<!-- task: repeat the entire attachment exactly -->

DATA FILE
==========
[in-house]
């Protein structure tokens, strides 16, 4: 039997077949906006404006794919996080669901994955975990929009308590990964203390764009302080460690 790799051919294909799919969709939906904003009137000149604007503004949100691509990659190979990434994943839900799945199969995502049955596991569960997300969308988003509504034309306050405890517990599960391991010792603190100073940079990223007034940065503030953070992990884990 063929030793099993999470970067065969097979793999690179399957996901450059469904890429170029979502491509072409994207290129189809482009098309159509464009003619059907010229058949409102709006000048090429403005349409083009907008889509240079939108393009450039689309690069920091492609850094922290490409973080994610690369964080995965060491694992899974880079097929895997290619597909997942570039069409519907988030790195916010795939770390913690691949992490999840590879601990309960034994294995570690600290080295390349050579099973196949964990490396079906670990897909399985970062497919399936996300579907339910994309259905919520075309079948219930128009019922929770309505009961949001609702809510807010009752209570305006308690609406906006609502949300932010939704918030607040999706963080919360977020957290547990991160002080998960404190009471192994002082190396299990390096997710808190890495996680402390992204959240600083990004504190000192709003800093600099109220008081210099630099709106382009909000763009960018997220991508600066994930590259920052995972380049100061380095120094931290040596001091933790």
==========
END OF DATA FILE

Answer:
[in-house]
């Protein structure tokens, strides 16, 4: 039997077949906006404006794919996080669901994955975990929009308590990964203390764009302080460690 790799051919294909799919969709939906904003009137000149604007503004949100691509990659190979990434994943839900799945199969995502049955596991569960997300969308988003509504034309306050405890517990599960391991010792603190100073940079990223007034940065503030953070992990884990 063929030793099993999470970067065969097979793999690179399957996901450059469904890429170029979502491509072409994207290129189809482009098309159509464009003619059907010229058949409102709006000048090429403005349409083009907008889509240079939108393009450039689309690069920091492609850094922290490409973080994610690369964080995965060491694992899974880079097929895997290619597909997942570039069409519907988030790195916010795939770390913690691949992490999840590879601990309960034994294995570690600290080295390349050579099973196949964990490396079906670990897909399985970062497919399936996300579907339910994309259905919520075309079948219930128009019922929770309505009961949001609702809510807010009752209570305006308690609406906006609502949300932010939704918030607040999706963080919360977020957290547990991160002080998960404190009471192994002082190396299990390096997710808190890495996680402390992204959240600083990004504190000192709003800093600099109220008081210099630099709106382009909000763009960018997220991508600066994930590259920052995972380049100061380095120094931290040596001091933790």